Food waste caused by spoilage is a common and frustrating problem in most home kitchens. It’s a waste of money and harmful to the environment. But with a food vacuum sealer on your benchtop, you can effortlessly stop time and prolong the shelf life of your food like meats and produce. All you need is to learn how to vacuum seal food the right way. Here’s a list of steps to follow.
Steps on How to Vacuum Seal Food
There are several reasons why our food items go stale or spoiled over time. One of which is air exposure. But thanks to nifty food vacuum sealers, we can now seal foods in an airtight environment. Aside from extended shelf life, you don’t have to worry about freezer burn either. Frozen vacuum-sealed foods are stackable and space-efficient, too. Plus, doing it takes three simple steps!
1. Turn on your food vacuum sealer
This first step couldn’t be any simpler. But if you have yet to buy a food vacuum sealer, you need to know which type you should be using. There are three types. The chamber-type sealer is a big kitchen appliance ideal for sealing solid and liquid foods in large batches. It’s a bit expensive but worth it if you do a lot of vacuum packaging at home.
The external-type sealer is significantly cheaper and less versatile but more compact. An external vacuum sealer is not best for sealing liquid types of food, though. But it is an excellent choice for casual users or homemakers learning how to vacuum seal food for the first time.
Then there’s the pistol-type sealer, which is the most compact machine of the three. It is a handheld device (with cord and cordless-type options) for manually sealing vacuum bags and drawing air out. However, you need to purchase packaging with built-in valves for this vacuum food sealer to work.
2. Place your food item in a vacuum bag
With your machine ready, prep your food for sealing next. When doing this step, make sure to roll the top edge of the bag inside-out. This way, the sealing section of the bag stays clean and dry. Moisture within the top part can affect the sealing process and result in partially sealed storage bags.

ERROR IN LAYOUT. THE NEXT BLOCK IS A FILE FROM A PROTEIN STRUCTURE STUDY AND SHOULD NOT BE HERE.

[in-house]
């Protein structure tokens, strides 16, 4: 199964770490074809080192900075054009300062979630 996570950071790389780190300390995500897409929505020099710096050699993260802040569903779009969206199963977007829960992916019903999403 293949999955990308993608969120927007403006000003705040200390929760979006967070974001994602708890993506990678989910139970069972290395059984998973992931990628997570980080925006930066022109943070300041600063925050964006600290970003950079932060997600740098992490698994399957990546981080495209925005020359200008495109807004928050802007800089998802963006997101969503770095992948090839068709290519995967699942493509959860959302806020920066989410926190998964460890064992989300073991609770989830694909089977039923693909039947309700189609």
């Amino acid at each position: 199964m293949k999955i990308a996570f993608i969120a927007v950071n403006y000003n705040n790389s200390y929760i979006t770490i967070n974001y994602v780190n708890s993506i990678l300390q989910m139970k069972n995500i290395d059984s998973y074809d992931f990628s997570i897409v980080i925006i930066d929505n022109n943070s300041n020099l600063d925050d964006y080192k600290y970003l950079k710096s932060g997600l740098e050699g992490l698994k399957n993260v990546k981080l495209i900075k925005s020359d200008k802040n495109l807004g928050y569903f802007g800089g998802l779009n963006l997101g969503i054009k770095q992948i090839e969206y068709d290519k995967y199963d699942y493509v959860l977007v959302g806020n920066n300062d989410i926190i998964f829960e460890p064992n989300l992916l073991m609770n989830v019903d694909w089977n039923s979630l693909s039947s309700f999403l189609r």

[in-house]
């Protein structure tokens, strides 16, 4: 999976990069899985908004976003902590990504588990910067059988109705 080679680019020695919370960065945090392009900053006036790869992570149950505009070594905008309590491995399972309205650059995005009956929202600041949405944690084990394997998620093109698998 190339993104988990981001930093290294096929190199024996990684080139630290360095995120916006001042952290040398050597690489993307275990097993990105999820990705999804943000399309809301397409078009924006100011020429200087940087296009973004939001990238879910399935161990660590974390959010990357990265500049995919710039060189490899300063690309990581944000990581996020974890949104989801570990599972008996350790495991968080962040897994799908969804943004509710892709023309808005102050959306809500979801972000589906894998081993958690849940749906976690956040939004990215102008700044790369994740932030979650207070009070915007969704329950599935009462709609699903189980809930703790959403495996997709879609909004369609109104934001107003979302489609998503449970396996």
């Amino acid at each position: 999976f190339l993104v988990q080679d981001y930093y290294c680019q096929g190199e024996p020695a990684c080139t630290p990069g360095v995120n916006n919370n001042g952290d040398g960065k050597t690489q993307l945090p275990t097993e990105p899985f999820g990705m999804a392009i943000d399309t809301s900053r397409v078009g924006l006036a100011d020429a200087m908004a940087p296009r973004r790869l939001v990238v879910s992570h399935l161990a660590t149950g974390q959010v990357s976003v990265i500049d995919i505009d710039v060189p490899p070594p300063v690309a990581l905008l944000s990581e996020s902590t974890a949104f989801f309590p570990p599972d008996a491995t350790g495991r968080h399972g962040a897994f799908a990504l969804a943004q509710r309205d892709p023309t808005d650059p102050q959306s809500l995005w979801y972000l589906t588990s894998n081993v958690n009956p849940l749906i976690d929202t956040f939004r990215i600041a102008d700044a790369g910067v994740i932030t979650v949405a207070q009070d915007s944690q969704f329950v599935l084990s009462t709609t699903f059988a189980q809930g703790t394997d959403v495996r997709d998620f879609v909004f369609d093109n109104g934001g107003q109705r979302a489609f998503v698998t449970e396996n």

Also, choose a bag size that is big enough for your food to fit in and has room to spare. You need the extra space to seal the bag securely plus remove the air inside it. A headroom of about 3 to 5cm between your food and the top section of the vacuum packaging should be sufficient. If you want, use bags for vacuum sealers come with a maximum fill line that you can use as a guide.
Now, there are several bag types available for vacuum sealing. If you have a chamber food vacuum sealer, smooth-textured bags are best but more expensive. For external food vacuum sealers, mesh-textured bags have the extra grip to create a good seal. They’re cheaper, too. When choosing your first food vacuum sealer, you might want to include bag types to your buying decision as these will add to your long-term expense.
3. Seal the vacuum bag
Finally, open the sealer lid then position your bag’s top edge at the mouth of your machine. Wait for the indicator or signal, depending on your sealer model, to know if you can start sealing. Then, press the one-touch operation of your vacuum sealer to close and compress the bag at the same time.
If you have a pistol-type sealer at home, you would have to use its manual sealing mode first to close the bag, then use the machine to draw air out. The steps will be slightly different, so make sure to read the instruction manual. Label your bags with the food type and date after sealing or before putting food inside. Then store your vacuum-sealed bags in the fridge or freezer.
Tips on Using Food Vacuum Sealers
Knowing how to vacuum seal food is quick and easy. But extra techniques make food vacuum sealing a lot more effective. These tips should come in handy.
Blanch vegetables before vacuum packing
This extra step prevents natural enzymes from affecting the nutritional value, flavour and colour of your veggies while in the bag. To do this, boil your sliced vegetables in a pot of boiling water for 3 to 4 minutes. Take them out using a slotted spoon, transfer them to a bowl of water with ice then drain. Pat the vegetables dry before sealing them in a vacuum bag. You can do this for cruciferous veggies such as broccoli, Brussel sprouts, cauliflower, cabbage and turnip.
Season meats before vacuum sealing
Adding dry rub or marinade should keep your proteins flavourful while in storage. When it’s time to cook, all you need is to take them out of the bag. However, you can also pack fresh meats as is without any seasoning. Just make sure to pat them dry with a paper towel before putting them in the vacuum packaging.
Freeze liquid food when using external sealers
If you don’t have a chamber-type sealer at home, you can still vacuum seal liquid food with an external machine. All you need to do is to freeze your soups, sauces, stocks or marinades first before putting them in the bag for sealing. Here’s another trick: elevate the sealer! Place it on top of an overturned baking pan to avoid pulling liquids into your machine.
Use proper sealer bags for reheating or cooking
Choose food-safe vacuum bags to make them safe for microwave reheating, boiling or sous vide cooking.
Portion large amounts of food
Instead of storing everything in one large bag, use smaller ones. Then divide food in manageable servings based on your recipe or consumption. It makes thawing much faster, too, and eliminates the need to reseal or transfer food in a new bag.
Use the Pulse mode for certain kinds of food
Some food vacuum sealer models have controls for reducing suction power to prevent deforming or crushing fragile food items. This option is perfect if you often vacuum seal bread, tomatoes, cooked foods, soft fruits and other delicate foods. Some machines have dedicated buttons for sealing moist and dry foods as well.